Media coverage following the 2011 Great East Japan Earthquake and Tsunami that caused widespread destruction in northeastern Japan helped raise the profile of a previously 'invisible' part of the population - women who come from other countries to marry Japanese men. The coverage led to some, but not all, women gaining more recognition from their communities, according to joint research from Japan and New Zealand.
There are an estimated 400,000 'marriage-migrant' women in Japan, according to government and academic reports. They are often recruited by international marriage agencies to fill population gaps in rural regions. Migrants use the opportunity to escape poverty and violence in their home countries, but can often become 'invisible' in their new country. The language barrier and no connection to their own ethnic groups cause isolation and loneliness. Existing research shows that the migrants report domestic violence to social service organisations more than Japanese women. However, policy makers have failed to take action given that these issues take place within the household and marriage migrants are generally invisible.
Sunhee Lee of Tohoku University in Japan, and Shinya Uekusa of the University of Auckland in New Zealand interviewed 60 of these marriage migrants living in the regions hardest hit by the tsunami, including Iwate, Miyagi and Fukushima. Their aim was to understand how visibility changed for the women after the disaster.
When the news media at home and abroad featured the migrants' unique struggles and efforts to support their family and community during that time, religious groups and ethnic organisations reached out with relief goods for the whole community. This in turn boosted the social recognition and resources for those migrants as they become the point of contact for aids, created their own networks, and received appreciation from villagers.
"Ironically, the devastating disasters have been empowering for them, and many of them became visible, particularly for their specific vulnerabilities and resilience," the researchers say in their study published in the Journal of Ethnic and Migration Studies.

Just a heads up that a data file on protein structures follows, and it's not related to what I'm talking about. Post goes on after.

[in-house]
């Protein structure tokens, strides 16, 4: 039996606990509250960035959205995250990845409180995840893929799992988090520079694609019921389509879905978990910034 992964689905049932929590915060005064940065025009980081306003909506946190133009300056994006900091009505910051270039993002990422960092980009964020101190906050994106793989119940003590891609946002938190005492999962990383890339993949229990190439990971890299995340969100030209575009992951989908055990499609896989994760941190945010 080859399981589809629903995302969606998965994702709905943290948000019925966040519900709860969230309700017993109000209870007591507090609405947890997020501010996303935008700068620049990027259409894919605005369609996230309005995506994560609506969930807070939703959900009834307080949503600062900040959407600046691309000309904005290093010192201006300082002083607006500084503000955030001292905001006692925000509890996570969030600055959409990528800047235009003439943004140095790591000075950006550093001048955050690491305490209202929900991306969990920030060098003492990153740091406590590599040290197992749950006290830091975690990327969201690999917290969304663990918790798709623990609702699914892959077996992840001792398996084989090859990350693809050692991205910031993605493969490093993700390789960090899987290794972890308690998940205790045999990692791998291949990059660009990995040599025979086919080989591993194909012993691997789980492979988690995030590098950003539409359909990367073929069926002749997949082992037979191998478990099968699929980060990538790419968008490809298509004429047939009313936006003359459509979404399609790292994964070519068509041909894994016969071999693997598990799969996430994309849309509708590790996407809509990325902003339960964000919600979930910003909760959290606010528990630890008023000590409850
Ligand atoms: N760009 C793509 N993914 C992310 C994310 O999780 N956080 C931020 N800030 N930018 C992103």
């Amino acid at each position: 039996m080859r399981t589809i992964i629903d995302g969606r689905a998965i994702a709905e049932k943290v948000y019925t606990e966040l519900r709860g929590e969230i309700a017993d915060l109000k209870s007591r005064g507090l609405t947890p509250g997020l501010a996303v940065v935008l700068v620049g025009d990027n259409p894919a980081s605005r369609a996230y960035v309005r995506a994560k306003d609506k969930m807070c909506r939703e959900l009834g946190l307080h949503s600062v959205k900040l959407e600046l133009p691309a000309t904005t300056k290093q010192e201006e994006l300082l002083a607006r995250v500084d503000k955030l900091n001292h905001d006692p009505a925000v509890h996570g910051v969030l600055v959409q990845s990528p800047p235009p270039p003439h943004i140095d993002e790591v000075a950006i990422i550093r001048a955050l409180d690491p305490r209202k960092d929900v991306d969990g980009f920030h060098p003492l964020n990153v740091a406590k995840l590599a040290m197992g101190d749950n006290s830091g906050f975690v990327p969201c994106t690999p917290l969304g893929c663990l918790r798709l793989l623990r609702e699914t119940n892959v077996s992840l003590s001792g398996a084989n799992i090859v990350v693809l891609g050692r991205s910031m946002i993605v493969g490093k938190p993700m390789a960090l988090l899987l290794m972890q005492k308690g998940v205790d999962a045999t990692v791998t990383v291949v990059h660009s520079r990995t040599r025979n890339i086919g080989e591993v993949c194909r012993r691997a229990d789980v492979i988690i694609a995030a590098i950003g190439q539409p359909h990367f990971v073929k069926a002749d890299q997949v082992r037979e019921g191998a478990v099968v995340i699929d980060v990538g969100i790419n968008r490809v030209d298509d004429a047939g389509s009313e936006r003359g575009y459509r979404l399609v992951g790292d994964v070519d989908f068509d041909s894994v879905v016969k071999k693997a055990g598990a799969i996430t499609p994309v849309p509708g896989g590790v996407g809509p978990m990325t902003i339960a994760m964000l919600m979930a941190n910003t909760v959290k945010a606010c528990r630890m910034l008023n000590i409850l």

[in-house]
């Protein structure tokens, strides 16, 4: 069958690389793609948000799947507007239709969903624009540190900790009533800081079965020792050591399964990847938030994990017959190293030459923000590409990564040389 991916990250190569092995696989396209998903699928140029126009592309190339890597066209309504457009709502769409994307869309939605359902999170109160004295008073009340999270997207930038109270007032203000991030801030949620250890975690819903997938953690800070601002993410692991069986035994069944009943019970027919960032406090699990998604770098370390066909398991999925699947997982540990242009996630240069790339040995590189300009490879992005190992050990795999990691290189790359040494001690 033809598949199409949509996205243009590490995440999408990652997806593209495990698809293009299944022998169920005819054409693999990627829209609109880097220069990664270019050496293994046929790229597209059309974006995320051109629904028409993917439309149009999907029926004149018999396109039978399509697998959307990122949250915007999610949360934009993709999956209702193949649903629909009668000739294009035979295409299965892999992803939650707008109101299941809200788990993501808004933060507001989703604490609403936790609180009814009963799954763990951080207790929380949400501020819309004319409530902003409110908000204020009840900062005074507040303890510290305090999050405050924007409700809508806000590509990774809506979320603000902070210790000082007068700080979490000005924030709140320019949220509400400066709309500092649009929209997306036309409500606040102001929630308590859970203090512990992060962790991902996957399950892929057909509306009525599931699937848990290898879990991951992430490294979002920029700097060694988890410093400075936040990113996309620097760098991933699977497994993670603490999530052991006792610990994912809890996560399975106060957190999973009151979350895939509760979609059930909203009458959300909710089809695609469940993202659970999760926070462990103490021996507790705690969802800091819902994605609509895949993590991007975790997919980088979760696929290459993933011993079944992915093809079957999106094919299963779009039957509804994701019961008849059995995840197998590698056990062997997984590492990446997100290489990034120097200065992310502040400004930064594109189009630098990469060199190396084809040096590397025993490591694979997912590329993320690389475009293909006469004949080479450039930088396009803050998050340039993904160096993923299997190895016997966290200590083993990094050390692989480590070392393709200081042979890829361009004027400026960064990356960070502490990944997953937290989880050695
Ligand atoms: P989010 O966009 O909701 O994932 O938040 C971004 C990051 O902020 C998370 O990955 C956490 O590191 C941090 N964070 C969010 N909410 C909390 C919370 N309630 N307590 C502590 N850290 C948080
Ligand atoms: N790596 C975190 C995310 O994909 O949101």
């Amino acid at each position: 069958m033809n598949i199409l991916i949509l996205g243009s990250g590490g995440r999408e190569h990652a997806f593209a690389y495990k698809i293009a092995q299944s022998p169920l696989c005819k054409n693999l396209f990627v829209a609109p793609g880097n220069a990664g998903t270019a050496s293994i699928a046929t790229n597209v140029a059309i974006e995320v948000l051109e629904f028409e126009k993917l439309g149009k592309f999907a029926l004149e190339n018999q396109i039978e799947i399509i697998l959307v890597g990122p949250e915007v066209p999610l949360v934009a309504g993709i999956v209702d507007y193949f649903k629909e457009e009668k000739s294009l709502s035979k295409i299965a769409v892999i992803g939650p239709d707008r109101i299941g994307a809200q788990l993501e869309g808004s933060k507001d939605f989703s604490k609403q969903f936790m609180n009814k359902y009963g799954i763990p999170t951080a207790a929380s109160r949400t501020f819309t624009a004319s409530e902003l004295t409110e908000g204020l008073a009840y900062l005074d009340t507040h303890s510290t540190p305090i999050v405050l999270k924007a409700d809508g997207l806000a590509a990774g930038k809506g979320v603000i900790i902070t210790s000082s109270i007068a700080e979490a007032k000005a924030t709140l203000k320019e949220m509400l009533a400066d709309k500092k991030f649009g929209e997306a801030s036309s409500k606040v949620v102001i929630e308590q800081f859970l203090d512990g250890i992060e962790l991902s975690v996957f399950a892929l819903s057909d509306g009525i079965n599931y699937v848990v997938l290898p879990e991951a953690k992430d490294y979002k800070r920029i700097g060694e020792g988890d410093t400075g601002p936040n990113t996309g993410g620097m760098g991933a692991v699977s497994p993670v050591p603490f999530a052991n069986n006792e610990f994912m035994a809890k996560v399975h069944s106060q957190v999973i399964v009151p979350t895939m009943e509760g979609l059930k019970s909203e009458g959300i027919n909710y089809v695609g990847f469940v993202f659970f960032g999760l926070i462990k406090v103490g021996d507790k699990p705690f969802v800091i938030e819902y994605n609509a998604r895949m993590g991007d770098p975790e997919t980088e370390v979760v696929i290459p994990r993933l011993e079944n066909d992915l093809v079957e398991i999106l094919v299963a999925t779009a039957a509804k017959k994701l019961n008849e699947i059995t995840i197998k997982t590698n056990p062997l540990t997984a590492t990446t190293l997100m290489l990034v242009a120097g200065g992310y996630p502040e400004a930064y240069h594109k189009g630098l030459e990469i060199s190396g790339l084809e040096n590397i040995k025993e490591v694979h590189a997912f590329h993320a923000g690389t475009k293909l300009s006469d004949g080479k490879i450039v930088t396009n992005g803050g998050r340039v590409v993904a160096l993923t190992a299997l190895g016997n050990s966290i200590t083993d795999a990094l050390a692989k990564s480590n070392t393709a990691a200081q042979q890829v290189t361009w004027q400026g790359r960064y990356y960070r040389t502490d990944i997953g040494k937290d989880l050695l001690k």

However, the spotlight also led to some backlash. One participant said that her neighbours would criticise her 'famous' status when journalists or researchers visited for an interview - a statement corroborated by a social worker.
The women interviewed for the study came from China, Korea and the Philippines, and ranged between 30- and 60-years-old. They have lived in Japan between 11 years and 30 years, and had varying levels of Japanese language competency.
The researchers note it was "extremely difficult" to find Chinese and Korean wives to speak with after the disaster, "such was their invisibility in Tohoku's rural communities." The team speculate that women with limited Japanese language skills became even more dependent on their Japanese families in the emergency, leading them to be further isolated. The researchers plan to further investigate the experiences of women who remained invisible.
Of those Chinese and Korean women who they did interview, the researchers learned that a common survival strategy was to intentionally make themselves 'invisible', by using Japanese names, isolating themselves from their ethnic networks, and staying within their home and community. Other migrant wives from various backgrounds including China, Korea and Philippines integrated with their host family by fulfilling gendered cultural norms, such as being submissive, taking care of children and elderly family members, doing housework and helping with the family business, typically farming and fishing.
Previous research has tended to attribute challenges faced by migrant women to their individual circumstances, rather than cultural norms, gender inequality and discrimination. The researchers hope that by further understanding how these broader societal factors disenfranchise migrant women, then policy makers can develop strategies to improve conditions for marriage migrants.